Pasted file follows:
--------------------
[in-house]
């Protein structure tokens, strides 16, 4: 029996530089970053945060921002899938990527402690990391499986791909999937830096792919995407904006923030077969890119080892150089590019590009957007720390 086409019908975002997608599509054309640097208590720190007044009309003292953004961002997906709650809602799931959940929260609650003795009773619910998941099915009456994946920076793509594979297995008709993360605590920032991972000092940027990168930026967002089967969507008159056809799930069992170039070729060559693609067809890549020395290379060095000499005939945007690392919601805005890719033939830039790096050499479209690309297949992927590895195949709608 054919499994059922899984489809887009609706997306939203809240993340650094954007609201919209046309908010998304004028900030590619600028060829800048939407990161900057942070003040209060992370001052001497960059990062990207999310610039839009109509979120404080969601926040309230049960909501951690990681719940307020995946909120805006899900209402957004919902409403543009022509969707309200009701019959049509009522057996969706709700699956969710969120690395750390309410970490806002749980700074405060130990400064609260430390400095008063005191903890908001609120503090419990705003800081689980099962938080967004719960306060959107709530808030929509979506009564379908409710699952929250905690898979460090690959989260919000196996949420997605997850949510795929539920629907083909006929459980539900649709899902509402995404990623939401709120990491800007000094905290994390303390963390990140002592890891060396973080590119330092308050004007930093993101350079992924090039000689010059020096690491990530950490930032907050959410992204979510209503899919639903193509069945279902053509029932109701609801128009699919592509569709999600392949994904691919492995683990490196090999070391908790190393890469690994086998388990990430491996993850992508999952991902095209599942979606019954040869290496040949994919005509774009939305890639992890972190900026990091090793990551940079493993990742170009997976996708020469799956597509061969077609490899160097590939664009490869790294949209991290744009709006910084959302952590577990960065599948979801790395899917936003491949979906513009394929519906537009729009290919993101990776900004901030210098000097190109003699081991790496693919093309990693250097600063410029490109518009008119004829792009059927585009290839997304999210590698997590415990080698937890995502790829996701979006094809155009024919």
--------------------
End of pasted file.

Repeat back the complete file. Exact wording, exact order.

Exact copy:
[in-house]
């Protein structure tokens, strides 16, 4: 029996530089970053945060921002899938990527402690990391499986791909999937830096792919995407904006923030077969890119080892150089590019590009957007720390 086409019908975002997608599509054309640097208590720190007044009309003292953004961002997906709650809602799931959940929260609650003795009773619910998941099915009456994946920076793509594979297995008709993360605590920032991972000092940027990168930026967002089967969507008159056809799930069992170039070729060559693609067809890549020395290379060095000499005939945007690392919601805005890719033939830039790096050499479209690309297949992927590895195949709608 054919499994059922899984489809887009609706997306939203809240993340650094954007609201919209046309908010998304004028900030590619600028060829800048939407990161900057942070003040209060992370001052001497960059990062990207999310610039839009109509979120404080969601926040309230049960909501951690990681719940307020995946909120805006899900209402957004919902409403543009022509969707309200009701019959049509009522057996969706709700699956969710969120690395750390309410970490806002749980700074405060130990400064609260430390400095008063005191903890908001609120503090419990705003800081689980099962938080967004719960306060959107709530808030929509979506009564379908409710699952929250905690898979460090690959989260919000196996949420997605997850949510795929539920629907083909006929459980539900649709899902509402995404990623939401709120990491800007000094905290994390303390963390990140002592890891060396973080590119330092308050004007930093993101350079992924090039000689010059020096690491990530950490930032907050959410992204979510209503899919639903193509069945279902053509029932109701609801128009699919592509569709999600392949994904691919492995683990490196090999070391908790190393890469690994086998388990990430491996993850992508999952991902095209599942979606019954040869290496040949994919005509774009939305890639992890972190900026990091090793990551940079493993990742170009997976996708020469799956597509061969077609490899160097590939664009490869790294949209991290744009709006910084959302952590577990960065599948979801790395899917936003491949979906513009394929519906537009729009290919993101990776900004901030210098000097190109003699081991790496693919093309990693250097600063410029490109518009008119004829792009059927585009290839997304999210590698997590415990080698937890995502790829996701979006094809155009024919």